by Jimmy

In my previous post, I explored the problem with short-term thinking and the need to think like a rock. I suspect part of the reason we have trouble doing this is the seductive power of power.

My Dad was a truck driver. Over his lifetime, Daddy estimates that he drove around four million miles. His Daddy owned a trucking company. With Papa’s drivers, my Dad began driving from North Carolina to California when he was about fifteen. This was before interstates, and Daddy needed blocks taped to pedals to reach them. (When I said drive, I meant drive.) My brother and I followed in Daddy’s tire tracks, so to speak, when we were around four or five years old and began taking trips with Daddy and other drivers, a practice that continued through college. I still remember the trip I took with Daddy to Florida in my cousin’s red conventional International. (My cousin owned a trucking company, too.) We hauled empty Coke cans to a Coke plant down there, then hauled chip potatoes back to New Jersey. I ate a bag of potato chips made from the potatoes we hauled. But what I remember most was my turn behind the wheel.

The truck I drove looked something like this.

Southbound, Daddy drove I-95 deep into Florida. It was around 2:00 a.m. Reflecting the truck’s lights, the white lines receded into the distance, creating the sensation of driving on a treadmill. Few other cars or trucks broke the monotony. Over the roar of the diesel, Daddy asked: “You want to drive this thing?”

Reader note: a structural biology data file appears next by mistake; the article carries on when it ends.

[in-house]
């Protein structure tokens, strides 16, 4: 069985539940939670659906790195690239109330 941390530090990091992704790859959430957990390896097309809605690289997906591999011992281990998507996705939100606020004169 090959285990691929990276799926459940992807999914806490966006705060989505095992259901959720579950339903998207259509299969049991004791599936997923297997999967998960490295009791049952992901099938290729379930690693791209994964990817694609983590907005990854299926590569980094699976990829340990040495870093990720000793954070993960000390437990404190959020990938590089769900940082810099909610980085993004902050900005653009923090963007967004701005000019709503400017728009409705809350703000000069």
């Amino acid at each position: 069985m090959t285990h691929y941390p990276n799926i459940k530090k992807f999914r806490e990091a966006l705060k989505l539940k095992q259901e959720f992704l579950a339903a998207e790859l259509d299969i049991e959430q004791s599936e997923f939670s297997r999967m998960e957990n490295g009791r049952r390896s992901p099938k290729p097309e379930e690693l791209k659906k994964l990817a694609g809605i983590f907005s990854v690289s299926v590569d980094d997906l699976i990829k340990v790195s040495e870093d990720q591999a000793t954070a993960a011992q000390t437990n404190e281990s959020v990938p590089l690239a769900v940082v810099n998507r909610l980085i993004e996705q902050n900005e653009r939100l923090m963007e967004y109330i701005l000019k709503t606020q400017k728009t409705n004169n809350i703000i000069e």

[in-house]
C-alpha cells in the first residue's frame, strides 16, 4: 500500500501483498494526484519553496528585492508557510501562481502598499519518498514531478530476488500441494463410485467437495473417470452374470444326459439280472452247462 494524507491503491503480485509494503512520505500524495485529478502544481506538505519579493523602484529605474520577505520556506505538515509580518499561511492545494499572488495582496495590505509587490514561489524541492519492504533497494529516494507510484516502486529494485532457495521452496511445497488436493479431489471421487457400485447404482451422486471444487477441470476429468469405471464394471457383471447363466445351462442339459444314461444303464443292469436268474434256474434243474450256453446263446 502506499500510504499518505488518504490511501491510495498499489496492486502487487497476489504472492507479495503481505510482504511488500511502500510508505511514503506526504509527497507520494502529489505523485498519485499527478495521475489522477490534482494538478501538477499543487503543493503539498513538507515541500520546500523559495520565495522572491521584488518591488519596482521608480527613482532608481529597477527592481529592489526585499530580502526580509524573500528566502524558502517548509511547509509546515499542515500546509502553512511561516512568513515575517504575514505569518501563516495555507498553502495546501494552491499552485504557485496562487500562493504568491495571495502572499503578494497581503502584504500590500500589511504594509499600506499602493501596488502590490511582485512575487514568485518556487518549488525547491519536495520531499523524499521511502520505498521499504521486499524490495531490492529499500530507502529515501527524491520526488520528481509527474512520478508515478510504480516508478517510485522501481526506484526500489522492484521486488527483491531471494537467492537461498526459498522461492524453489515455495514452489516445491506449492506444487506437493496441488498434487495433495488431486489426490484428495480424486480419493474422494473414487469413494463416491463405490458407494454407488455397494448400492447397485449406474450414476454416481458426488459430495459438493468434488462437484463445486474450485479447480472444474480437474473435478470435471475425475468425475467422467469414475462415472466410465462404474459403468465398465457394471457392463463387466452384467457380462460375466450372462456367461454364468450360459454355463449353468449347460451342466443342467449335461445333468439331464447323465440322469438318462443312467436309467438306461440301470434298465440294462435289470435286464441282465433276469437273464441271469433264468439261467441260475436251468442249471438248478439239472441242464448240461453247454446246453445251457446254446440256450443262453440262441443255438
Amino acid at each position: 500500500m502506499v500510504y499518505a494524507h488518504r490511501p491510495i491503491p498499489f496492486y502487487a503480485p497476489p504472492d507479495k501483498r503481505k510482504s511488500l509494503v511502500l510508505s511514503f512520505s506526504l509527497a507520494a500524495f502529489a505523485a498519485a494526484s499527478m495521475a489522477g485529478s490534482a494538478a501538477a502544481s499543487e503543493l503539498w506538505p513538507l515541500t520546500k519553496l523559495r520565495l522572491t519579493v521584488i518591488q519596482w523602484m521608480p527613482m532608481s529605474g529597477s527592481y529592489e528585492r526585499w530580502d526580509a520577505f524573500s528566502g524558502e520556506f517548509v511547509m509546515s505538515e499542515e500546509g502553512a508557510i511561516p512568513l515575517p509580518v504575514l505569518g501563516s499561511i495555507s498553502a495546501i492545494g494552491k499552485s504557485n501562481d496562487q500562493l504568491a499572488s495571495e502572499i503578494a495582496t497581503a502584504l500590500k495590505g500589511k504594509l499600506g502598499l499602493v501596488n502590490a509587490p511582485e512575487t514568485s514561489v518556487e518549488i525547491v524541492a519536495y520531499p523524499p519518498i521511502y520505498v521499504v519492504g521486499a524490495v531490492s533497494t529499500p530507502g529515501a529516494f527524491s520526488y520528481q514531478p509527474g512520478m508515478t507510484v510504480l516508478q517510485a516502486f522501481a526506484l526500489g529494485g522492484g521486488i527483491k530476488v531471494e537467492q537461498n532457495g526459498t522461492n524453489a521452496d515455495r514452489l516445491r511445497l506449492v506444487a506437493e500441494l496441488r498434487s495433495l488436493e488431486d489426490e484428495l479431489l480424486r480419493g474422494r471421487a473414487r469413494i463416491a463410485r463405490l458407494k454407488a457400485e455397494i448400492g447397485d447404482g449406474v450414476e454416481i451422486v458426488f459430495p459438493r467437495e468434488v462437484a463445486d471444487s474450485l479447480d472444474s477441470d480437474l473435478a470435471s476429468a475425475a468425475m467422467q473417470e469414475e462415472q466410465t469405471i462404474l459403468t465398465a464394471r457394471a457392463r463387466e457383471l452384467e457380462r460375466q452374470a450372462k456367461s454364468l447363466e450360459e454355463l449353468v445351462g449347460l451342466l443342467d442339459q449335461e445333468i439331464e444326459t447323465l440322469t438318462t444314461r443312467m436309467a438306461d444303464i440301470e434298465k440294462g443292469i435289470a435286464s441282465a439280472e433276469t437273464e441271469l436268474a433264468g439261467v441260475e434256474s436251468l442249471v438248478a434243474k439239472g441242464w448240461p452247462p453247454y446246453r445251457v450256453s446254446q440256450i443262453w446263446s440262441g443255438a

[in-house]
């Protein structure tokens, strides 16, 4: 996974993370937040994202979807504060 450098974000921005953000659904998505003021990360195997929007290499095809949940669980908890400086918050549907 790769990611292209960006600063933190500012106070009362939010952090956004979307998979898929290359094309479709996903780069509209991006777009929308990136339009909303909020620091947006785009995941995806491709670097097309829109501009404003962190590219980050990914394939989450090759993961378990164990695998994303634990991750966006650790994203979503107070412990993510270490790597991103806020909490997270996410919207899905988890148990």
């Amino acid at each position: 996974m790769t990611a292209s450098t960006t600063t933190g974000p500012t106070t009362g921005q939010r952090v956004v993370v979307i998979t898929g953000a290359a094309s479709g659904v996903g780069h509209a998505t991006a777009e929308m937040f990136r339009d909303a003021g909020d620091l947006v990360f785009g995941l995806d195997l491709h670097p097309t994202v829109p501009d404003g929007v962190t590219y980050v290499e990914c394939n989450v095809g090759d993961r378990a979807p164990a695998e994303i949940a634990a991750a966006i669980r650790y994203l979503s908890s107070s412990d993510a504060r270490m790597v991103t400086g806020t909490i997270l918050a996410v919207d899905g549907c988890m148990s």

“OK. I’ll set the cruise control, stand up, and you can slide in front of me and grab the wheel. See that rivet in the middle of the hood? Keep that on the white line and you’ll know you’re good. And check your mirrors. If the trailer’s outside the lines, you’ll know you’re not in the lane.” He stood up. Because the engine was mounted in front of the cab, we had room to walk around between the driver’s and passenger’s seats and the bunk beds in back, a small, travelling hotel room. I could stand up without bumping my head. I shuffled over to the driver’s seat and, careful not to bump his arm, slid into it and grabbed the wheel. Eyed the rivet and white line. Checked the mirrors. He turned off the cruise control, and I pressed the accelerator. The Cummins roared and the turbo whined as I steered that 65’ truck south. Just like that, I was driving 40,000 pounds of aluminum, steel, and fiberglass down the interstate. After I settled in, I marveled at the power. I felt huge, transformed from a skinny nineteen-year-old into a badass cowboy like Clint Eastwood, riding my horse across the prairie with an itchy trigger foot. I suddenly understood one reason Daddy loved driving so much.